• Rendezvous.  With a rendezvous, assets involved in a Collaboration interact with the collaboration manager to synchronize behavior across assets.  An examples of a rendezvous asset would be a queue manager.  A rendezvous asset is perfect for synchronizing complex behaviors.


Scalability requires replication and replication requires isolation.  You can not build a scalable, multi-component, end-to-end system without isolating complexity.   It doesn’t matter if you are using clustering, OSGi bundles, or good-ol-fashioned router load balancing, unless you’ve isolated complexity – both internal and usage complexity – your system will breakdown under high loads (and sometime not so high).

Up Next:  5 Critical Insights for Scaling Apps in the Cloud – Part II (Partition Your App)



5 Critical Insights Driving a Winning Mobile Strategy

According to a recent survey of by telecommunications equipment maker Ericsson, 35% of mobile phone owners use apps such as Facebook before they get out of bed in the morning.

Pause a moment and let that sink in.

These are the same people that buy your products, view your ads, work in your offices and lead your departments, and over one-third of them use an app before they even get out of bed in the morning!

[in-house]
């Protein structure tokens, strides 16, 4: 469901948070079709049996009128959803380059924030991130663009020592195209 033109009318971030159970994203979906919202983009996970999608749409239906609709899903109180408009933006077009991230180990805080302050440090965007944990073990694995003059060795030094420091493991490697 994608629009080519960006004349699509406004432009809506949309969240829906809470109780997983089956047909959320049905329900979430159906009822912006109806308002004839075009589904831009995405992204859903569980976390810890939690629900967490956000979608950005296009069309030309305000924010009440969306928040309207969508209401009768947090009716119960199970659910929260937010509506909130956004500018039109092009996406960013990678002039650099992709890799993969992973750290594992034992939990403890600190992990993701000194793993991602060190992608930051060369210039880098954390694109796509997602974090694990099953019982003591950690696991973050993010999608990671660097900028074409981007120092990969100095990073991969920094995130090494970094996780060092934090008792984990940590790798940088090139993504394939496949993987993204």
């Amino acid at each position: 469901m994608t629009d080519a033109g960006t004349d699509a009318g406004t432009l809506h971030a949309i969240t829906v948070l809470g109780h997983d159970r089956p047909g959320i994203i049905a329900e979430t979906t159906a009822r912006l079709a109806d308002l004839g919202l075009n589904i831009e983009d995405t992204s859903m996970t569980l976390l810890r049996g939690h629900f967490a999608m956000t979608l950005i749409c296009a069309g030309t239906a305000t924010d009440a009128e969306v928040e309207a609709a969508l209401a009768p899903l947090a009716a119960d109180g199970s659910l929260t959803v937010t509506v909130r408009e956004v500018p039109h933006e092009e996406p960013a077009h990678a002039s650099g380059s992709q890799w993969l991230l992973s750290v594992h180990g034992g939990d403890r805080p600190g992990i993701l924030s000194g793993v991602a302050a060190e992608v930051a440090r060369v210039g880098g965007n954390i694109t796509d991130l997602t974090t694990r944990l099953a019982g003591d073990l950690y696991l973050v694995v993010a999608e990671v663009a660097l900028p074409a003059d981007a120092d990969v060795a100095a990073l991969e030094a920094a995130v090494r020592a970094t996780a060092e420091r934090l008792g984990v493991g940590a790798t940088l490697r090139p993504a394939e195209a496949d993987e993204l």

This is the reality of Connected Mobility.  It represents a fundamental change in how we do everything and your consumers, suppliers, employees and competitors are already tapping into this shift.  A winning mobile strategy isn’t a nice-to-have anymore; it’s a necessity.

But what does it take?

At Egen, we use a simple but comprehensive One Page Mobile Strategy plan to guide business and I.T. leaders in the creation of mobile strategies.   Underlying this plan are 5 critical insights driving success…

1.  Define Your Mobile Center-of-Gravity

A strong Mobile Center-of-Gravity is the foundation of every winning mobile strategy.  A lot goes into defining this – and you will have to do your homework – but it’s worth it.

Mobile COG

Mobile Maturity

Your organization’s Mobile Maturity identifies your current mobile capabilities and measures where you are right now and where you want to be against a standard maturity index (0=No Capabilities; 1=Limited or Tactical Mobile Presence; 2=Mobile Enterprise; 3=Consumer-Facing; 4=Customer Intimacy; 5=Strategic & Innovative).  It is a self-assessment, but it creates a clear picture of where you are and where you are heading.